Disaster stories always have one thing in common. Human resilience. That’s where the suspense is drawn from. It’s also, an exercise in empathy. I’ve always found it strange that people immediately feel connected to characters that don’t even exist and root for them but for people in real life, that are going through painful experience, albeit different, we tend to ignore.
In Japan Sinks (Nihon Chonbtsu), the entire country of Japan is in danger of disappearing. Like the actual country is sinking. That’s the plot. With that, the creative team behind this anime series delivers one of the most potent forms of disaster stories ever told.
Usually, in these types of movies, there’s always a character that is trying to reunite with a family member or people trying to figure out what’s happening and try to fix it to stop the impending doom. In this stories, all that is dealt with in the first episode. What follows is an exploration of what it means to be Japanese, survivor’s remorse (which is pretty common for stories like these), gender roles, family and something which struck me as odd, the kindness of strangers. It even plays with this expectation in three brilliant episodes. That’s what made it so refreshingly different.
At the core, humans, aren’t always divisive. The people that other people different from them are actually a minority. Often, strangers are kind. Gritty cinema will have you believe that people are dirty down to the core but frankly, that takes a certain amount of dedication to evil, people simply don’t have. There are bills to pay, babies to feed and spouses to argue with. In the midst of what’s happening in the country, this was a very refreshing watch. An emotionally wrecking but refreshing.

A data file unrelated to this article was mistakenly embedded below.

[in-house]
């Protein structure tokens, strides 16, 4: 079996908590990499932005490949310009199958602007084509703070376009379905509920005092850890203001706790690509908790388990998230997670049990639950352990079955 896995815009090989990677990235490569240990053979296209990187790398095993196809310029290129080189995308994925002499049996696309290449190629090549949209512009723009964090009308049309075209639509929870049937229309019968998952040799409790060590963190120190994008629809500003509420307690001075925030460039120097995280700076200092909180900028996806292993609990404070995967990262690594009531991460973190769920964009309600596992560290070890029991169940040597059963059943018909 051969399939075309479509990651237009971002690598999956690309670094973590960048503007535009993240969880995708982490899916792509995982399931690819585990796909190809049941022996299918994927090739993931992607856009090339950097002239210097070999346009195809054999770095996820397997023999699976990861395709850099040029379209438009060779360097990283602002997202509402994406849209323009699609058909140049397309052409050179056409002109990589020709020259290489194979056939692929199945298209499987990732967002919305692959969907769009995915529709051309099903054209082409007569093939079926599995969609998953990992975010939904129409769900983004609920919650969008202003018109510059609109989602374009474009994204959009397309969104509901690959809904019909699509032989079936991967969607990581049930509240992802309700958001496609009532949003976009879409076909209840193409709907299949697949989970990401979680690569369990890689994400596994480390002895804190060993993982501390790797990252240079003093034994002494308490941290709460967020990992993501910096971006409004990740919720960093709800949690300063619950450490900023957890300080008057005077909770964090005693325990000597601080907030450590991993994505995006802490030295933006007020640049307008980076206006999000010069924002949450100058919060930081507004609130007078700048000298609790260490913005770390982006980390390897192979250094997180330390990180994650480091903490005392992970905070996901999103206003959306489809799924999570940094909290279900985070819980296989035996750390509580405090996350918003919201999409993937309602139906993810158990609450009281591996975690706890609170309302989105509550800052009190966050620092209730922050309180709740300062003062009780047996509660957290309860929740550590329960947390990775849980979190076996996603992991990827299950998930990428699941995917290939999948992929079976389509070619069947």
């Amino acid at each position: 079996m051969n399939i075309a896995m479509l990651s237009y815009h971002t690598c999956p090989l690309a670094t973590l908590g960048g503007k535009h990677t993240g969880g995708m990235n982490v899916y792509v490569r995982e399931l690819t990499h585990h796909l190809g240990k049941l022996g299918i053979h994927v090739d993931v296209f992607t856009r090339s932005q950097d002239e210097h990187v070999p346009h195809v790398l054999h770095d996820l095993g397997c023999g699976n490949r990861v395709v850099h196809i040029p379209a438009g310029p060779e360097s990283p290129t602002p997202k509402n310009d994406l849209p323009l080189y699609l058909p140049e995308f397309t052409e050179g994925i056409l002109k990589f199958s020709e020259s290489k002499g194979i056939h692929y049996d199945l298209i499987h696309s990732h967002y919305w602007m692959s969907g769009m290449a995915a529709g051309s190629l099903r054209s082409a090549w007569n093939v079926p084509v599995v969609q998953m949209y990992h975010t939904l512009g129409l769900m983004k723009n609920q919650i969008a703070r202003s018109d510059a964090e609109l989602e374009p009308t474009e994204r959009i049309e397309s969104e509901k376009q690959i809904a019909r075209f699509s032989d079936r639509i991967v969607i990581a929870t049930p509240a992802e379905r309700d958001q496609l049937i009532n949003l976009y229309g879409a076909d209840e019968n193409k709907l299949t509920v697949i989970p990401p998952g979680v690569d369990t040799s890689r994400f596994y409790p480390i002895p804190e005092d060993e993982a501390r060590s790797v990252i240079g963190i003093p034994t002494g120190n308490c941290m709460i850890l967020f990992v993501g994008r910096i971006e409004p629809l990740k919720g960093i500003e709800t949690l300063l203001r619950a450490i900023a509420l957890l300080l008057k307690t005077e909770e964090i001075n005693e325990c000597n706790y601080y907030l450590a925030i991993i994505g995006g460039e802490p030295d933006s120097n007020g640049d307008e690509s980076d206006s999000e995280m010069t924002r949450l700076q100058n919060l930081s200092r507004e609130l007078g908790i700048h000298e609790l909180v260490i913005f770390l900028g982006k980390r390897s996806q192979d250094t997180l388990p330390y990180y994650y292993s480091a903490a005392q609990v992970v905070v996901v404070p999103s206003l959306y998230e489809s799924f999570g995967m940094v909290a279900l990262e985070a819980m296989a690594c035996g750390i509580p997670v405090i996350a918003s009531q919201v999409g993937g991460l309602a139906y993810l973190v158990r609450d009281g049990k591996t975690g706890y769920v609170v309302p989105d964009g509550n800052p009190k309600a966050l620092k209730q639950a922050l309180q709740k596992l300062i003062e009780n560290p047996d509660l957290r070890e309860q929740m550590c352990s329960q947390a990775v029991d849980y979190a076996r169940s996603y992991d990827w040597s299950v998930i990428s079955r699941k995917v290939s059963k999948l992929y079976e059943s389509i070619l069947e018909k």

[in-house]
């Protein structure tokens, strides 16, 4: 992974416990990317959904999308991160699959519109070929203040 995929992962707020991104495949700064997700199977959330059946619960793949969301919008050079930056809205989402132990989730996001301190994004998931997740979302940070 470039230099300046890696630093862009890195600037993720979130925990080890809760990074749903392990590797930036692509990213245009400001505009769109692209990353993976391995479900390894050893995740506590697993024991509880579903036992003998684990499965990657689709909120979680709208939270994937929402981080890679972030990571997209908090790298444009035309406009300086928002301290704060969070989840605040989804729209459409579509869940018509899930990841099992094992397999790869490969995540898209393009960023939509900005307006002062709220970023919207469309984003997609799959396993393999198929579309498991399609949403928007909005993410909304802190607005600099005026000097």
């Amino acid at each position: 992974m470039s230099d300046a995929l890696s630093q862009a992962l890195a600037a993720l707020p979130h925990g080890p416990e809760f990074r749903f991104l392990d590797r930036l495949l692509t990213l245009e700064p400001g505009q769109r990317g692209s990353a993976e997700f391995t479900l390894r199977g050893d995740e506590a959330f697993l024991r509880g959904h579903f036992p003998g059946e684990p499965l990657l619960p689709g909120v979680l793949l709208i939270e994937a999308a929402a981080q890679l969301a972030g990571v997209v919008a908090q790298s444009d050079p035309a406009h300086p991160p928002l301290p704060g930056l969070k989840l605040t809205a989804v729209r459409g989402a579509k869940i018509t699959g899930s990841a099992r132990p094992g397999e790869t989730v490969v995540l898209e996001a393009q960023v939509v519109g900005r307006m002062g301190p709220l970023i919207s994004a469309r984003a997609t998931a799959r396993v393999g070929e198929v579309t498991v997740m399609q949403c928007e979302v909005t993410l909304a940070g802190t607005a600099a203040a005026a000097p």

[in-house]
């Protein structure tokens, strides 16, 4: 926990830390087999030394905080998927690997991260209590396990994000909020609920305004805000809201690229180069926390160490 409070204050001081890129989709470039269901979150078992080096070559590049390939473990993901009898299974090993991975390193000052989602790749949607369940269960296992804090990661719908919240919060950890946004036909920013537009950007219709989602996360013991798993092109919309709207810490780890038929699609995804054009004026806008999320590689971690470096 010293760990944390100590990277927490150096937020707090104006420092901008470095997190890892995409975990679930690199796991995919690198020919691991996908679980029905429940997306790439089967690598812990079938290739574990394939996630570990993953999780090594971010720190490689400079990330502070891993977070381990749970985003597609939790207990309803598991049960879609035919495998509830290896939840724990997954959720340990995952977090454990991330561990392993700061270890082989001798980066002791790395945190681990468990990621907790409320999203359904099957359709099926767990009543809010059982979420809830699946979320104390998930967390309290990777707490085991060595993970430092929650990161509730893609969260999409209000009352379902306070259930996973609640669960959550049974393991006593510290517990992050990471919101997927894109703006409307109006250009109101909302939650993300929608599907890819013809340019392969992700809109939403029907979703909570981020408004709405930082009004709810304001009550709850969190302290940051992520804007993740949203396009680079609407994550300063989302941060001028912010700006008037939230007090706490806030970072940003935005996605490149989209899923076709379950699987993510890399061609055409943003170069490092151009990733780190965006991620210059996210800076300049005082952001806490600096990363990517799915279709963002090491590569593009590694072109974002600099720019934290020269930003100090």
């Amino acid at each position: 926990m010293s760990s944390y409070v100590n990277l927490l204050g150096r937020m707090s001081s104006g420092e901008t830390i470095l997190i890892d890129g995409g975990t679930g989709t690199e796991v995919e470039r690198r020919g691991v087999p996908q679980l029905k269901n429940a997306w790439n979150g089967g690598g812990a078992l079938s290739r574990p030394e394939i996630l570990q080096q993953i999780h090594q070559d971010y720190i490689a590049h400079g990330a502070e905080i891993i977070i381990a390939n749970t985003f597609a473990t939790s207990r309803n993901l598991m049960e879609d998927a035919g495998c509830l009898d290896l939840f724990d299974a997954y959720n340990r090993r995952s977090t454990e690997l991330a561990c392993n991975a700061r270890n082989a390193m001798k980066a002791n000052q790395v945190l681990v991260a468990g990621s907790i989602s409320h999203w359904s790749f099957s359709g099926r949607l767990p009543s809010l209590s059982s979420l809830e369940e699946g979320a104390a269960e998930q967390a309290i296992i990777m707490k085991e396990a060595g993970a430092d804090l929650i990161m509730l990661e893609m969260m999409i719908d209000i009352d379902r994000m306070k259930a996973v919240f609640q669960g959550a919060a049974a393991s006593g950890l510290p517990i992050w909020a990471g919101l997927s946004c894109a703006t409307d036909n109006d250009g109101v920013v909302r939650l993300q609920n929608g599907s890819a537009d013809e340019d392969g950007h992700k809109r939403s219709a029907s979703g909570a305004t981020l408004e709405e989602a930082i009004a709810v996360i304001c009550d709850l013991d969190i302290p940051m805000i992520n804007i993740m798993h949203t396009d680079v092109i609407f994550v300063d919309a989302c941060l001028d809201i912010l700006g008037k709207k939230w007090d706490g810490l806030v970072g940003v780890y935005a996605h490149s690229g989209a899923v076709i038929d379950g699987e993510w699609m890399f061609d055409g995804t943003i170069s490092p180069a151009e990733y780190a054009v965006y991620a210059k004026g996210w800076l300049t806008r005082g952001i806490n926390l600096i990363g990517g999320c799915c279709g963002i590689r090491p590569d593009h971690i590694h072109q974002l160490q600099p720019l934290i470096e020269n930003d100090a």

When this pandemic hit, even politicians where like “yo guys! This corona shit is serious and we need to be united on this front” we saw the kindness of people flourish for a bit. Amidst all the anxiety and panic. We saw people donating what little they had to the COVID-19 mitigation trust banks, we saw mothers (if you can believe it) letting go of that extra 20 birr and not haggling over grocery items because they knew (finally!) the negade wasn’t trying to swindle them and that he too had a family to feed. There was this sense of comradery and friendship that was present. One that I wish would continue even past the pandemic. That’s the thing about disasters, they remind us that we’re all the same at the end of the day. We bleed, we cry, we laugh, we eat, we die. The acknowledgment of our mortality forces to be resilient and in order to be resilient we need to be together. Not together under one single identity, but together in our difference.
And that’s what Japan Sinks is about. It’s an ode to human resilience and a celebration of the diversity that makes us special. It’s a proud beacon in what seems to be dark times. It’s a reminder that no matter what the future holds, human ingenuity, kindness and resilience will help us remember these times as a time we all experienced something that unites us.